The world around me stopped mattering. Grief turned the world to a haze where no matter how clear my path in front of me was I couldn't see it. My home was no longer my home. I walked around my house expecting to run into her only to be tortured by the quiet. Everything reminded me of her and I yearned to hold her and hug her and feel the peace she brought to my heart.

She was a remarkable child. Her name was Mikayla Serenity Price. Mikayla came from the Archangel Michael the protector. Serenity is often quoted as "not the absence of the storm, but the peace within the storm." She certainly lived up to her name. This young toddler would step between her feuding sisters and stop them from fighting with a grace I had never seen. My daughters weren't the only ones subject to her spell. Our two Dutch Sheppard dogs were brother and sister and would occasionally fight with each other in an attempt to establish dominance. One day, they launched into a vicious bout and before I could stop her Mikayla stepped between them. It was as if her very essence brought peace to them and they were easily subject to her commanding gift. Even her mother and I were not immune. Of all my children worthy to wear my security forces shield, it would be Mikayla who was truly a protector of peace.

My peace had been taken and I was lost. I felt that my career was over. The people who should have looked out for Mikayla failed miserably. How could I ever trust the world enough to ever do my job to the best of my abilities? I had a career I was ready to give up.

"I love you Daddy! You go to work."

I continued on not sure I was doing the right thing. My emotions were raw and intense. Things I once loved to do no longer mattered. I had some good days occasionally, but most were bad days where I plastered a "can do" expression on my face and went to work, but my drive was gone. I talked to my supervisor, my chief and my commander. All of them encouraged me by saying I had a very promising career ahead of me and it would be a shame to give up. However, I always had a great deal of doubt as to whether I was even up to the task.

For the longest time I couldn't carry a gun. What was the point of doing a job that required arming when you couldn't arm? I ended up working in a job where I didn't need a weapon. I staffed, coordinated, drafted emails, proofread, advised, but I didn't do the job I loved most as a security forces member.

One particularly bad day, I was on the verge of what I knew was going to be an enormous break down. I had stopped sleeping. If I did get to sleep it was only for an hour or so. My mind no longer got the cleansing rest it needed and combined with my raw emotions it made for some pretty bad episodes. I went to one of the officers I worked with and asked her to take me to the hospital.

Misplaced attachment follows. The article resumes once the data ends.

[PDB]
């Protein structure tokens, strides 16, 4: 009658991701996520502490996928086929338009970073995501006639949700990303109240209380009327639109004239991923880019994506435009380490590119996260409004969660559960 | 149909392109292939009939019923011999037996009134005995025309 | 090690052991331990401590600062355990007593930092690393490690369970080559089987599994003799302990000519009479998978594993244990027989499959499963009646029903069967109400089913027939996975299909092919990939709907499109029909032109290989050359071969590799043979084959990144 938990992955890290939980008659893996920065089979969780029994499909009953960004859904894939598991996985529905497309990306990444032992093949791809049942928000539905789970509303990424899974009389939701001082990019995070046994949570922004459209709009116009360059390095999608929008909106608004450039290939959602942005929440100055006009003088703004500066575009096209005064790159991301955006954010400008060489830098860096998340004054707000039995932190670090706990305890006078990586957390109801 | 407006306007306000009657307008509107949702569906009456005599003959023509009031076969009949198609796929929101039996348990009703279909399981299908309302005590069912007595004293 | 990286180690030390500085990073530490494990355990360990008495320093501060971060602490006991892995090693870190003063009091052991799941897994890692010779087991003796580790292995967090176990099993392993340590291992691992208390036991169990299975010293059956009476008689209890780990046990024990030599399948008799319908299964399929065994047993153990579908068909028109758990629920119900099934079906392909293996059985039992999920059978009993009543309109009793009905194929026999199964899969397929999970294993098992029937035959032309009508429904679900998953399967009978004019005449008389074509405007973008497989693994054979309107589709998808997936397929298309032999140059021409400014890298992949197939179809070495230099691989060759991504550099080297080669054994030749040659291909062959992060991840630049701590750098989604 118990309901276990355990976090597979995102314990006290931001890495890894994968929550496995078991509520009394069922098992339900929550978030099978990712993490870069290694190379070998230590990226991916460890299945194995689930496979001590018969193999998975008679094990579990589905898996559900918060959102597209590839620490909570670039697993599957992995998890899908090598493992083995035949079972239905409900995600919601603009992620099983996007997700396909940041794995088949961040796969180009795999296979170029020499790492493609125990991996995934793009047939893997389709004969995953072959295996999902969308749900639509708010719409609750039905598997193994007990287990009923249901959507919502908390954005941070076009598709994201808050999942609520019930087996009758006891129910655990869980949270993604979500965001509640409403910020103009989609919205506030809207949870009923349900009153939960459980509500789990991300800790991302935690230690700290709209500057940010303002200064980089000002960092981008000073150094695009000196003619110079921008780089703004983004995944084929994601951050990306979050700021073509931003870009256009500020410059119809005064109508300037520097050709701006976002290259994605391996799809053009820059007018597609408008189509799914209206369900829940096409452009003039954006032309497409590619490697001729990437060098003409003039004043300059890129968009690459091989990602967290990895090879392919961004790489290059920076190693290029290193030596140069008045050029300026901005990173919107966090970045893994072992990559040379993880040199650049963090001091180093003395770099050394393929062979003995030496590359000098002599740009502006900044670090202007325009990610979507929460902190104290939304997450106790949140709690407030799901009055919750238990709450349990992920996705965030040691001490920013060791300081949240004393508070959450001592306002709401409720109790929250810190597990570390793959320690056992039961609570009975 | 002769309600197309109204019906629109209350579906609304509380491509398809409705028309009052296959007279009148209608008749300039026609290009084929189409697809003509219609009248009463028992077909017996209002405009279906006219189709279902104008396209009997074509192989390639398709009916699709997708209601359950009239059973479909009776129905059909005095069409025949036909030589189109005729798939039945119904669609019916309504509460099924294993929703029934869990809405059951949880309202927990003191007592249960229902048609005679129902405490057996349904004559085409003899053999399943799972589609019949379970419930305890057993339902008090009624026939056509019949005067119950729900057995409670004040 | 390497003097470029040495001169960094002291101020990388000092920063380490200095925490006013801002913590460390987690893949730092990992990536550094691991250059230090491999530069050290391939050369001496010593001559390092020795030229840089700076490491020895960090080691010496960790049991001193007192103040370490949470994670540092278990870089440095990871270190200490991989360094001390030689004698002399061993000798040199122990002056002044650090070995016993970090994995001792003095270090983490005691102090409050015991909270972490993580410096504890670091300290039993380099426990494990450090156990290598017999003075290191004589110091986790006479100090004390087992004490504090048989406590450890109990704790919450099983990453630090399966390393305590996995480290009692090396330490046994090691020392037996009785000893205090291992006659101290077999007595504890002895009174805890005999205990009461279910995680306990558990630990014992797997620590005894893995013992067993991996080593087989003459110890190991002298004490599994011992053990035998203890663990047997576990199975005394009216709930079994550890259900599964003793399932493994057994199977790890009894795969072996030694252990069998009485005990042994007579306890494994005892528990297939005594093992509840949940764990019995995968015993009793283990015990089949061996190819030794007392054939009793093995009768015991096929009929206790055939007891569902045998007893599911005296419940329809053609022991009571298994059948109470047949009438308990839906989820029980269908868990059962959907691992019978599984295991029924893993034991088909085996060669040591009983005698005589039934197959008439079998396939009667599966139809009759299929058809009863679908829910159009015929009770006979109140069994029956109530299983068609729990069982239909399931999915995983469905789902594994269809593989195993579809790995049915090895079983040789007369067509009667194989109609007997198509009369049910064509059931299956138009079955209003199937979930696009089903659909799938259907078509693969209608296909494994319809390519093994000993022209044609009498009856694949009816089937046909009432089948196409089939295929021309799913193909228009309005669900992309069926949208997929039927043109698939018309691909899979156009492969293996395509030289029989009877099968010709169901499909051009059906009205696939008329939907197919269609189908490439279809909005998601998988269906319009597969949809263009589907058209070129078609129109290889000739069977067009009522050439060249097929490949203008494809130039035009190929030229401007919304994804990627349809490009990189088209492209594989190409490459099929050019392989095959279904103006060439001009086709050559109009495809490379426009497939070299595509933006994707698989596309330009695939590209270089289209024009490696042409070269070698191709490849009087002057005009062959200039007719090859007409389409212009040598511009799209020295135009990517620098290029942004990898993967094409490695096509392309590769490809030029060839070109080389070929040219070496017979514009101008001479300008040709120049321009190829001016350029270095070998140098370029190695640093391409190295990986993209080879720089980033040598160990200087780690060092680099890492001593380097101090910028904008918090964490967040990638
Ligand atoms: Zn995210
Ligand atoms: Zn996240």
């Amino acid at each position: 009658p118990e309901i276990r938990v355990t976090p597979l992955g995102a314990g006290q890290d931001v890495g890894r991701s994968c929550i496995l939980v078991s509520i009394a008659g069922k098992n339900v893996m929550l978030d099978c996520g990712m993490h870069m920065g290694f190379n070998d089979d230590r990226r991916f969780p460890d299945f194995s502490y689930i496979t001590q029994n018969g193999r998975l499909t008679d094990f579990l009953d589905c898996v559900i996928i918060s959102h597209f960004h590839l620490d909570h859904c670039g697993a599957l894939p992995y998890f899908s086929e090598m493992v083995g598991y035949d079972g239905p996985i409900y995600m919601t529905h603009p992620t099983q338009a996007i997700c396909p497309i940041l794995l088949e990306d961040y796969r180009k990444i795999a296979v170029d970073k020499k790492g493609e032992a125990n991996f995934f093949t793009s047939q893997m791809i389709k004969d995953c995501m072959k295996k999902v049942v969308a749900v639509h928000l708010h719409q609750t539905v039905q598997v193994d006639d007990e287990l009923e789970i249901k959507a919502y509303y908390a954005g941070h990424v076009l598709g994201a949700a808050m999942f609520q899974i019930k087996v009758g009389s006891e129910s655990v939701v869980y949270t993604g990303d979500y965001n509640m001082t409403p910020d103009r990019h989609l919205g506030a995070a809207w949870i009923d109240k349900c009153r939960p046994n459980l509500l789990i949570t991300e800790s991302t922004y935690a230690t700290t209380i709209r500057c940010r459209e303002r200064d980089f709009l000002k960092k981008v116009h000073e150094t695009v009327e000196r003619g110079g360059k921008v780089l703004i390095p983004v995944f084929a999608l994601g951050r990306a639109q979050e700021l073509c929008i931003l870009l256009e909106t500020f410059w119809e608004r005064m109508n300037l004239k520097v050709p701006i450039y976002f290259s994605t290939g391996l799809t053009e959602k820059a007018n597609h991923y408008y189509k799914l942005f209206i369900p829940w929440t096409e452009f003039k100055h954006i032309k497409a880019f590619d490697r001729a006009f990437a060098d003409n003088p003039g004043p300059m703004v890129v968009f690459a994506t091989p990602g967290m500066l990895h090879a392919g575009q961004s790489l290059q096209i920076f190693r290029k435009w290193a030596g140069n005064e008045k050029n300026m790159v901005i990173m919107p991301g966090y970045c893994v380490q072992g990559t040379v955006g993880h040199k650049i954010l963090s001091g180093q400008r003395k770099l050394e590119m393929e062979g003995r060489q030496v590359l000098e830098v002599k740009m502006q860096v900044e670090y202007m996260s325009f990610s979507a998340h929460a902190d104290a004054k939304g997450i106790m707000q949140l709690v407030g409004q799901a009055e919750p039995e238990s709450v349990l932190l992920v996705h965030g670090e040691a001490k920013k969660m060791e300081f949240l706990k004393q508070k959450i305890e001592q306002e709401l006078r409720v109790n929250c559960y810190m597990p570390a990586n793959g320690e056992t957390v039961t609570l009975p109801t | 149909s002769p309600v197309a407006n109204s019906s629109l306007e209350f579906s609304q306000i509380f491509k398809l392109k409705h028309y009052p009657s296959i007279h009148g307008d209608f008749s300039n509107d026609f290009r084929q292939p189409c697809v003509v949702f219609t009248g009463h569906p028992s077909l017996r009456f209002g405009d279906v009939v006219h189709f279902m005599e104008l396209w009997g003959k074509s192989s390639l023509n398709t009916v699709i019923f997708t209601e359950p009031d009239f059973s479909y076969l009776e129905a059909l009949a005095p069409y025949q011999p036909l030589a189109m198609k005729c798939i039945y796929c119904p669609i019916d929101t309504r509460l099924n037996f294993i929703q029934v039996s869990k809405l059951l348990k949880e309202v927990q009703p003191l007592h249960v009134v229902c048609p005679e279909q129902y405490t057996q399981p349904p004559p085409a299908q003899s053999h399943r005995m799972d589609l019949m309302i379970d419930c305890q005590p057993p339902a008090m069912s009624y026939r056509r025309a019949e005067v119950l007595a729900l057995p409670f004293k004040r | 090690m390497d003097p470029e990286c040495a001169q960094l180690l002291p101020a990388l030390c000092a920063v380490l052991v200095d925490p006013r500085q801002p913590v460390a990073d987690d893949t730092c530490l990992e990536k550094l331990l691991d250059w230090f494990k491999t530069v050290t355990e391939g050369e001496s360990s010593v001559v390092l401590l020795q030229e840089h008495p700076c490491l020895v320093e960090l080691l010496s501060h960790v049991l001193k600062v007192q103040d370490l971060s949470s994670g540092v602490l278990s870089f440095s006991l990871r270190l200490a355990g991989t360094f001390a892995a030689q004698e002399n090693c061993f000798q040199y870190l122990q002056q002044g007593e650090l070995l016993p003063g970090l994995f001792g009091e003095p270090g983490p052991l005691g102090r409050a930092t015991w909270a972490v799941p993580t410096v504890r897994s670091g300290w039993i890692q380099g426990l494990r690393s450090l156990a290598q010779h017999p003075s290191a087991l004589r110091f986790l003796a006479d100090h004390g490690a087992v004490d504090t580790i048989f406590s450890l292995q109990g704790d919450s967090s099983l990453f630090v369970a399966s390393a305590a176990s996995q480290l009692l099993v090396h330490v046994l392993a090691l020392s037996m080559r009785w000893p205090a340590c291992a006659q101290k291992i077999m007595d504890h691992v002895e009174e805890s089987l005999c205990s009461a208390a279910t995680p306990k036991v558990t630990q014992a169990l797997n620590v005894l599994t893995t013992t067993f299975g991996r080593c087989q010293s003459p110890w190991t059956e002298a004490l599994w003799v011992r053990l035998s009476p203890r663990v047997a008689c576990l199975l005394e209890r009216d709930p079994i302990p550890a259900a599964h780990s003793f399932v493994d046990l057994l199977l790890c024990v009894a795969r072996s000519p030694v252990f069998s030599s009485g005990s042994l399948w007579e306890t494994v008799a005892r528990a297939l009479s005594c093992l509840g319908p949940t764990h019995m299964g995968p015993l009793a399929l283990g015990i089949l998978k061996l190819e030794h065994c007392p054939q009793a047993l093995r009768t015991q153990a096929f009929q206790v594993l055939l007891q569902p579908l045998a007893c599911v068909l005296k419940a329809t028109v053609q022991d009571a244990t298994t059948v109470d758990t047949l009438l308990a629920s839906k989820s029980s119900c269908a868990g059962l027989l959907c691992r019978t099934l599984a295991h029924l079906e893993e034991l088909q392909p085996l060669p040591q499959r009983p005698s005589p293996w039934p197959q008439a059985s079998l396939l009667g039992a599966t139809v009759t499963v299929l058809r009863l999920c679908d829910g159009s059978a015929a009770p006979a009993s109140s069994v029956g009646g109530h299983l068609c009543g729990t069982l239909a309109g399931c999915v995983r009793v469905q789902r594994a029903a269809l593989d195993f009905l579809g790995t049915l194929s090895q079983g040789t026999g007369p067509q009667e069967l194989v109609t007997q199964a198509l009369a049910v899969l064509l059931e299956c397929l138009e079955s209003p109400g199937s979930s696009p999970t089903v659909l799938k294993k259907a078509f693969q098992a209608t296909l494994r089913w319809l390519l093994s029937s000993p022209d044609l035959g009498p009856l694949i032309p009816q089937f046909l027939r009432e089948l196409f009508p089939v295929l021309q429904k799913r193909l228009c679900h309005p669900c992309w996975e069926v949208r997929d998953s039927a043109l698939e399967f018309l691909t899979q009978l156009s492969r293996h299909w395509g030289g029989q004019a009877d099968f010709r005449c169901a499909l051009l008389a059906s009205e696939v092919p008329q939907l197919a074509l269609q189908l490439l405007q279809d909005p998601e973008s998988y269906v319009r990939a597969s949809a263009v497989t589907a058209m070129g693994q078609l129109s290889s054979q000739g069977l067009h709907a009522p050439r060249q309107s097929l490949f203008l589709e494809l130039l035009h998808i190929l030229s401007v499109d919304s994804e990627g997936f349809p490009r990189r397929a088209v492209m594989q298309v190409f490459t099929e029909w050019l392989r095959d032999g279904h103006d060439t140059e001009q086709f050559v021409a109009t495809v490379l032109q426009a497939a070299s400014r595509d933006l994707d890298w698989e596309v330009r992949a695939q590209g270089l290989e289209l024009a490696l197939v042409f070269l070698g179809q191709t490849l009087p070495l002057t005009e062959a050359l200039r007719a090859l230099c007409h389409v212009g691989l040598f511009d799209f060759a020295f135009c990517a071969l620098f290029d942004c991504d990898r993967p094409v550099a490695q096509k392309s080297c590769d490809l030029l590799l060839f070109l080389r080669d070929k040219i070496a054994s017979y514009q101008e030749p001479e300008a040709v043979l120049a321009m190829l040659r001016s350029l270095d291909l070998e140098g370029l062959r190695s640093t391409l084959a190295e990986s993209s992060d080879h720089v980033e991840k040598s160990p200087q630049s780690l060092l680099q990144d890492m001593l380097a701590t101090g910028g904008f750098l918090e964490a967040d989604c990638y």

She asked me if I wanted to hurt myself. I really didn't know but knew I couldn't continue on like I was. She then asked me if I wanted to hurt others. I tearfully told her that was what I was really afraid of. My biggest fear was that it would be a fellow defender who had to put a bullet in me to stop me. Many of the defenders on that base have worked for me and I knew them all. What would that do to them?

She took me there and stayed with me. I thanked her for bringing me there and told her she didn't have to stay. She didn't leave my side. I went back for an evaluation and talked to a mental health technician. Eventually, I was given some medicine that would help me sleep and dull my depression. I'll never forget that officer's determination to stand by me when I was at my worst. She is now my commander here at the 386th Expeditionary Security Forces Squadron, Maj. Sarah Isbill.

Through some trial and error with medications and a great deal of intense counseling life started to get back to a more normal cadence. Eventually, I was able to get my authorization to arm. My grief has never left and there is still a haze it creates around me but over time it has faded.

There has always been a fellow defender standing beside me throughout my recovery who believed in me and even if I couldn't see my path covered in the haze of grief and anguish they never left my side. Most didn't know my story but they were always there to walk with me and I think they can see where I am meant to go but sometimes, I still don't.

Every day I wake and I'm met with the grief I feel when I fell asleep. With that I am inspired with the words that have maintained me through the years. "I love you daddy! You go to work."

Since all of this happened, I have earned another stripe. Some would argue it is the hardest stripe to achieve. The day I sewed it on was the day before the fourth anniversary of her death. The day after that anniversary is her birthday.

I think I am still doing what I should be doing and I'm blessed to work around heroes willing to protect our Air Force at all costs. I owe a lot to my Defender brothers and sisters. I am beginning to find my serenity again. Occasionally, I see a glimmer of the peace Mikayla brought me in the spirit of young Defenders I meet.

This is my story. As you can see, I hope this story will never be told in anyone else's life.

"I love you Daddy! You go to work."